Parent Newsletter from Franny Shuker-Haines
Dear Buxton Families:
So much to say! So much to report! Your faithful correspondent has been testing your faith, I know, and all I can say is that it is further evidence of what a busy and bustling place Buxton can be! (At least, let’s tell ourselves that for the moment, shall we?)
The academic part of the winter term is already past the halfway mark, and I am experiencing a kind of mental whiplash as I watch so much whiz by. The winter study classes are zooming through material:
- The Book Arts & Creative Writing class has already produced three books, with another in the works, and two more to go.
- The class that’s focusing on The New Jim Crow is also trying to figure out ways to be effective activists in the fight against racism and mass incarceration.
- Similarly, the class that’s reading The Sixth Extinction is also trying to leaven their distress about the fate of the planet by making concrete plans to move us in a better direction.
- The Musical Theater class is, by all accounts, unbelievably fun and rewarding—and we’re all looking forward to a cabaret performance of their accomplishments.
- The Social History of Popular Music class is frequently found bopping to hidden gems of the ’40s that sound as fresh today as they did when they were first recorded, or watching archival footage of the Jitterbug or the Jive.
. . . and much more! Ask your kids what they’re doing and how it’s going. From my perspective, these classes make Buxton a beehive of learning, doing, experiencing, and creating. What could be better?
As we all know, the winter term culminates in the annual Urban Intensive Trip—this year to Chicago. The school has broken up into project groups, each studying an issue of interest and/or significance in Chicago. The groups have been having weekly meetings to talk, do research, and start to figure out what they want to do, what they want to experience, and who they want to talk to on the ground in Chicago. After Home Weekend, they will meet daily to firm up their plans. It’s a rich roster of subjects this year. They are:
Art and Architecture (led by Henry)
Comedy and Theatre (led by Derek)
Crime and Gangs (led by Timothy and Rachel)
Education and Youth (led by Chiara and Callie)
Homelessness and Housing (led by Adrian)
LGBTQ Issues (led by Elissa)
The Music Scene (led by Story)
Neighborhoods (led by Otis)
Policing and Prisons (led by David)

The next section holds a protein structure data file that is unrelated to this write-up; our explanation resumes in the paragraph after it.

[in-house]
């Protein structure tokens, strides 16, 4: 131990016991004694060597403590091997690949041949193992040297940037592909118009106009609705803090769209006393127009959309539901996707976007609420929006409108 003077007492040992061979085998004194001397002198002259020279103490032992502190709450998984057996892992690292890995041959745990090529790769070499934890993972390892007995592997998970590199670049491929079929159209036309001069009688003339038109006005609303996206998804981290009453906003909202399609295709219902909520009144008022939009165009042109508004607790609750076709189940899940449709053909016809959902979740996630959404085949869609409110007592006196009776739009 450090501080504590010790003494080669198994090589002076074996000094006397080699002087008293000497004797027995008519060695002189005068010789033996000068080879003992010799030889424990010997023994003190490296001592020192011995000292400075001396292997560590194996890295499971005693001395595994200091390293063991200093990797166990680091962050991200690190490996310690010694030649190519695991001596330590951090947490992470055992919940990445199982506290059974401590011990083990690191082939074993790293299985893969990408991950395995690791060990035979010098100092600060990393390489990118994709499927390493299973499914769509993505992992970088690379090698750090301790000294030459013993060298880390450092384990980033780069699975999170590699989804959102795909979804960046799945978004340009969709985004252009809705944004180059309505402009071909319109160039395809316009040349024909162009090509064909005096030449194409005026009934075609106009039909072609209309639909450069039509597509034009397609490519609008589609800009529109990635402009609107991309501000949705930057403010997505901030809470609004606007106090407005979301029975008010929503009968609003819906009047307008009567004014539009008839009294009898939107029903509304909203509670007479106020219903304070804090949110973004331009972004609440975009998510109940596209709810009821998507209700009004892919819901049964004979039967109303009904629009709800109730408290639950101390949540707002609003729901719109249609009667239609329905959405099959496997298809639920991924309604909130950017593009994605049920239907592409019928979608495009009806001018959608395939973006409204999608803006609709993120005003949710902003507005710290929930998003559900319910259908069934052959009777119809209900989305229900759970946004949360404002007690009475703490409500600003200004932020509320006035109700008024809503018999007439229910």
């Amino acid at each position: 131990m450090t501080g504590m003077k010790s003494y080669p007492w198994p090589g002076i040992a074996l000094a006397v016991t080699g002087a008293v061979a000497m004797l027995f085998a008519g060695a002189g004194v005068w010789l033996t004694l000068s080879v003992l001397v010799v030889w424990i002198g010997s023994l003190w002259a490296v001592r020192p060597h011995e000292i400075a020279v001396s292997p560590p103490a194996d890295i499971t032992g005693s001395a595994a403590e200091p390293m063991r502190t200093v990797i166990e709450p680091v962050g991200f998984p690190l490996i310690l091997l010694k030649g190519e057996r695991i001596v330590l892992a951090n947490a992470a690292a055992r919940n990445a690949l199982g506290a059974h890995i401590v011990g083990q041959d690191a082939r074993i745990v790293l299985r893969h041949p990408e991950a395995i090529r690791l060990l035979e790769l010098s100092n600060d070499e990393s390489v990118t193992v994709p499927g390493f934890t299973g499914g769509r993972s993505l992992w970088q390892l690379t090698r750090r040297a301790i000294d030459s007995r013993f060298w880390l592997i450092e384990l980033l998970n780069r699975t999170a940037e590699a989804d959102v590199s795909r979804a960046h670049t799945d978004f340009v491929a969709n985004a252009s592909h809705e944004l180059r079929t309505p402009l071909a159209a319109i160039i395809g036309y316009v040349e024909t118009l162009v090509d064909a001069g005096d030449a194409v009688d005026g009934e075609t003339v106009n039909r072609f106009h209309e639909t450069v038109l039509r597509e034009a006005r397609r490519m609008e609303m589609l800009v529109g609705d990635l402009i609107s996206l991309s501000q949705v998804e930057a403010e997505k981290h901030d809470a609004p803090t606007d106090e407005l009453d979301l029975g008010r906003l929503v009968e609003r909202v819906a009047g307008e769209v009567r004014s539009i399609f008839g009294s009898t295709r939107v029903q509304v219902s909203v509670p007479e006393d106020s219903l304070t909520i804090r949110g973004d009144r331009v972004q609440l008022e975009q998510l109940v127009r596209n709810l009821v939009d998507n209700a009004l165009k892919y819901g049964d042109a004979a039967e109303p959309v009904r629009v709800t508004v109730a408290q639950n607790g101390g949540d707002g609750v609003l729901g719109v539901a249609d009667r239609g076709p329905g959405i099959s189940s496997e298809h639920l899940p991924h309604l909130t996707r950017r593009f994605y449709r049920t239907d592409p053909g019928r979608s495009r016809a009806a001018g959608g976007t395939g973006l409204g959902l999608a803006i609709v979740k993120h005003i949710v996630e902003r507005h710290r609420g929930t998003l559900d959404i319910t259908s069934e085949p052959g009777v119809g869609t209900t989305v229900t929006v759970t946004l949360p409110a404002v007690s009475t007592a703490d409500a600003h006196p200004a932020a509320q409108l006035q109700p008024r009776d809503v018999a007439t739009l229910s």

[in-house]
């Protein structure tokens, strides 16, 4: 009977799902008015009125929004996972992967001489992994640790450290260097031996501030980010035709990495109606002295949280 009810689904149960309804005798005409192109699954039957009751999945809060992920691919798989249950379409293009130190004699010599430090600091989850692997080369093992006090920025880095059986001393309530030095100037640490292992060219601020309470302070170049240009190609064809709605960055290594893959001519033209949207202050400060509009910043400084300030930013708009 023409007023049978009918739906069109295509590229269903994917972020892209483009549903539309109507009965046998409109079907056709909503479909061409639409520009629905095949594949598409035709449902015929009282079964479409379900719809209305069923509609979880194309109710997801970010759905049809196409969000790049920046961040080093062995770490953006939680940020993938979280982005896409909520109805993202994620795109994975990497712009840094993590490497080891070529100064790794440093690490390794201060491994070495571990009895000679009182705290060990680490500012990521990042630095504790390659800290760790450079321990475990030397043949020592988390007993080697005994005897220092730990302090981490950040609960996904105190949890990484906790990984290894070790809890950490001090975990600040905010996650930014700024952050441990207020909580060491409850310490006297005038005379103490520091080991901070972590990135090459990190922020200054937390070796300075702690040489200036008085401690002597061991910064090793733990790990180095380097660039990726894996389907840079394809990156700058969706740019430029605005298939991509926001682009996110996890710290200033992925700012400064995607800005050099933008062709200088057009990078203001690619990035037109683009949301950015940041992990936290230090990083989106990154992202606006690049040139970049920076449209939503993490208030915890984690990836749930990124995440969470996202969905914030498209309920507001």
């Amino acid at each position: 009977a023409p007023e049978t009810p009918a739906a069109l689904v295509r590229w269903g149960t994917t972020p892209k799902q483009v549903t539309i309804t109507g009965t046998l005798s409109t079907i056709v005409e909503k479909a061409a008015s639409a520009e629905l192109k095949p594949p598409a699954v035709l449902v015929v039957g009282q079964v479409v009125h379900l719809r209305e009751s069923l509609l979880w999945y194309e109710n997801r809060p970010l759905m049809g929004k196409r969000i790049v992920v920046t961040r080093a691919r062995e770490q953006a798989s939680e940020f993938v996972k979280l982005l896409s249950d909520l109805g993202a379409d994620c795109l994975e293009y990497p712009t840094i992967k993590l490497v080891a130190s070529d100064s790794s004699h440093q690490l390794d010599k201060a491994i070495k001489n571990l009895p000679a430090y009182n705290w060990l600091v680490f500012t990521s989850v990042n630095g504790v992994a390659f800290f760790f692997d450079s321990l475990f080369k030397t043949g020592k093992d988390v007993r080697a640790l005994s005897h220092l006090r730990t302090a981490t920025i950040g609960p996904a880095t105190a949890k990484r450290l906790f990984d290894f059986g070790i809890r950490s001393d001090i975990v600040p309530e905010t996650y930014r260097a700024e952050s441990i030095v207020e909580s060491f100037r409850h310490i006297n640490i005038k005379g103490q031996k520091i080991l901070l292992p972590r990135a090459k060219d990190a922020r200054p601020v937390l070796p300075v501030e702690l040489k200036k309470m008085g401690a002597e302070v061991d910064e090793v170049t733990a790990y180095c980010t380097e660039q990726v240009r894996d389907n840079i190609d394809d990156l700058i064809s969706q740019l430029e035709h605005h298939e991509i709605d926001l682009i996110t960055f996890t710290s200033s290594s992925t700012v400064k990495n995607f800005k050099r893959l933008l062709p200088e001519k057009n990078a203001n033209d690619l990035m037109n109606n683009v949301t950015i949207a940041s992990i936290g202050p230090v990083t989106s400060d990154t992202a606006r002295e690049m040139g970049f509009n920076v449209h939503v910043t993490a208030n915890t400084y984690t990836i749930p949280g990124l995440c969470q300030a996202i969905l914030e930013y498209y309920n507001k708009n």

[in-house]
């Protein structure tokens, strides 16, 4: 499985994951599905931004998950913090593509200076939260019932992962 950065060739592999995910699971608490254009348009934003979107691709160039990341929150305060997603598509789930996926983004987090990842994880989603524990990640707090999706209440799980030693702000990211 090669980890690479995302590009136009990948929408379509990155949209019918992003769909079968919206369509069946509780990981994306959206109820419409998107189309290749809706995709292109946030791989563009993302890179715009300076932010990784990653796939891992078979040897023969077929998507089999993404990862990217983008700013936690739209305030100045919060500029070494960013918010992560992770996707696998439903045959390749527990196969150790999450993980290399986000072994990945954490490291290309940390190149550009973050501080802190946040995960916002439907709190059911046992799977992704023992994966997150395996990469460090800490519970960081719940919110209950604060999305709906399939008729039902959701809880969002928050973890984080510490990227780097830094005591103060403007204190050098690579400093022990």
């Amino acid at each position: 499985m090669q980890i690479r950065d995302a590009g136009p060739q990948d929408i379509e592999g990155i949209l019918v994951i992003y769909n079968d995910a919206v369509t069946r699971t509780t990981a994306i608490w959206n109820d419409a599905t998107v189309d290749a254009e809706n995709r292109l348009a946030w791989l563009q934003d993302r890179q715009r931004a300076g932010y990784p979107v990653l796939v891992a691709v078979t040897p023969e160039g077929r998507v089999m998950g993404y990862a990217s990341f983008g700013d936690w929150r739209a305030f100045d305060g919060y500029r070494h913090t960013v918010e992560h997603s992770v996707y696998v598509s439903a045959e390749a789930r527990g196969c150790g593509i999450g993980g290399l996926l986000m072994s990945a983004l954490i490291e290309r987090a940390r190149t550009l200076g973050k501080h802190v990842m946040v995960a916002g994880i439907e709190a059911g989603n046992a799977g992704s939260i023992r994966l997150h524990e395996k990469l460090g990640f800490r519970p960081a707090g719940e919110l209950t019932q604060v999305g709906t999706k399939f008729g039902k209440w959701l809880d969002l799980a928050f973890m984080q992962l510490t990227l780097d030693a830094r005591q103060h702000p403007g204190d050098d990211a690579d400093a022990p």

Water and Urban Planning (led by Linda)
So: an impressive line-up.
As you probably know, we will be taking a two-day bus trip to get to Chicago, with a stopover in Erie, Pennsylvania along the way. We will leave on Saturday, February 25 and get to our hotel on Sunday, February 26th. We’ll be staying at the AC Hotel Chicago Downtown (http://www.marriott.com/hotels/travel/chiac-ac-hotel-chicago-downtown). On the way back, we will be able to make it a loooong one-day trip on Saturday, March 4th, with Sunday set aside for sleeping and recovering. Then it’s “post-trip” week, where all the groups will synthesize what they learned and create a presentation for the rest of the school. Whew!
We’ll send another letter soon with further details about the trip—which is truly a highlight of the year and a centerpiece of the Buxton experience.
The trip exemplifies so much of what Buxton values and means. It is a place that encourages curiosity and connection, that asks students to get to know about people and places they had not encountered before—and to do so with an open mind and heart. All learning is, ultimately, allowing yourself to be persuaded by new information and new points of view. (I think we can all be grateful that we no longer view the world as we did when we were three or eight or thirteen, yes?) And Buxton allows, facilitates, encourages, and, in a way, even forces kids to do that both in their everyday lives, where they are living intentionally in a diverse community, and on the Urban Intensive Trip, where they are seeking out new experiences, new voices, and new perspectives.
Buxton has always valued inclusiveness and tolerance, has always opened its arms to students from all over the world and all over the country, has fostered truly integrated living between people who might not otherwise ever cross each other’s paths. Buxton’s founder, Ellen Sangster, brought students from Ghana to study in the Berkshires. We study dance and music and culture from all over the globe to this day. Whatever the current political climate may bring our way, Buxton will continue to stand for connection, community, and compassion.
All the best,